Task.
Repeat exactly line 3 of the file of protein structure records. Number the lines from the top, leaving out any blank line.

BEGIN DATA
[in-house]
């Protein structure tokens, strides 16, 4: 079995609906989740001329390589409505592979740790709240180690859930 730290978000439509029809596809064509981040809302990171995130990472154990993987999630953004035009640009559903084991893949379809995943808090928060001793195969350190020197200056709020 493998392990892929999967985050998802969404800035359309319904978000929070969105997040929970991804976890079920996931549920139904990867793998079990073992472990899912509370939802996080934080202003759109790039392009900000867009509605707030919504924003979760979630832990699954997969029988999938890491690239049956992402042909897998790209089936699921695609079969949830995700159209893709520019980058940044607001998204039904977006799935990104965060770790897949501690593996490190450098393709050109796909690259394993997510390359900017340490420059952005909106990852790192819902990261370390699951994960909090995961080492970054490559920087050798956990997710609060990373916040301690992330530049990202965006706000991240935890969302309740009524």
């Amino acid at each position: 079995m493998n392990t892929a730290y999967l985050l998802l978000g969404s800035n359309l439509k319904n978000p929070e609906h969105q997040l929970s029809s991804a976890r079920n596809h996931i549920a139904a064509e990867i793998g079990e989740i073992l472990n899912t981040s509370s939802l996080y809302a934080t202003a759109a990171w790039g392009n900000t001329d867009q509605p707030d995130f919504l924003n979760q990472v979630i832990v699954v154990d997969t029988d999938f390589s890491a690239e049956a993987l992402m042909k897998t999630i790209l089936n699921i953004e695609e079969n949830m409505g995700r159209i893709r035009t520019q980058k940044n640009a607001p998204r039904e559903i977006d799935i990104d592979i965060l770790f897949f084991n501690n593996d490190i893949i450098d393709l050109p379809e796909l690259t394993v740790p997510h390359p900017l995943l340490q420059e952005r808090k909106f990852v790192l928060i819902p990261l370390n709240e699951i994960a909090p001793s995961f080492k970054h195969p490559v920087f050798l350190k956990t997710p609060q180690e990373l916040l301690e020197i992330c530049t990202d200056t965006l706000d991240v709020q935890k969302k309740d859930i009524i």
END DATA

């Amino acid at each position: 079995m493998n392990t892929a730290y999967l985050l998802l978000g969404s800035n359309l439509k319904n978000p929070e609906h969105q997040l929970s029809s991804a976890r079920n596809h996931i549920a139904a064509e990867i793998g079990e989740i073992l472990n899912t981040s509370s939802l996080y809302a934080t202003a759109a990171w790039g392009n900000t001329d867009q509605p707030d995130f919504l924003n979760q990472v979630i832990v699954v154990d997969t029988d999938f390589s890491a690239e049956a993987l992402m042909k897998t999630i790209l089936n699921i953004e695609e079969n949830m409505g995700r159209i893709r035009t520019q980058k940044n640009a607001p998204r039904e559903i977006d799935i990104d592979i965060l770790f897949f084991n501690n593996d490190i893949i450098d393709l050109p379809e796909l690259t394993v740790p997510h390359p900017l995943l340490q420059e952005r808090k909106f990852v790192l928060i819902p990261l370390n709240e699951i994960a909090p001793s995961f080492k970054h195969p490559v920087f050798l350190k956990t997710p609060q180690e990373l916040l301690e020197i992330c530049t990202d200056t965006l706000d991240v709020q935890k969302k309740d859930i009524i």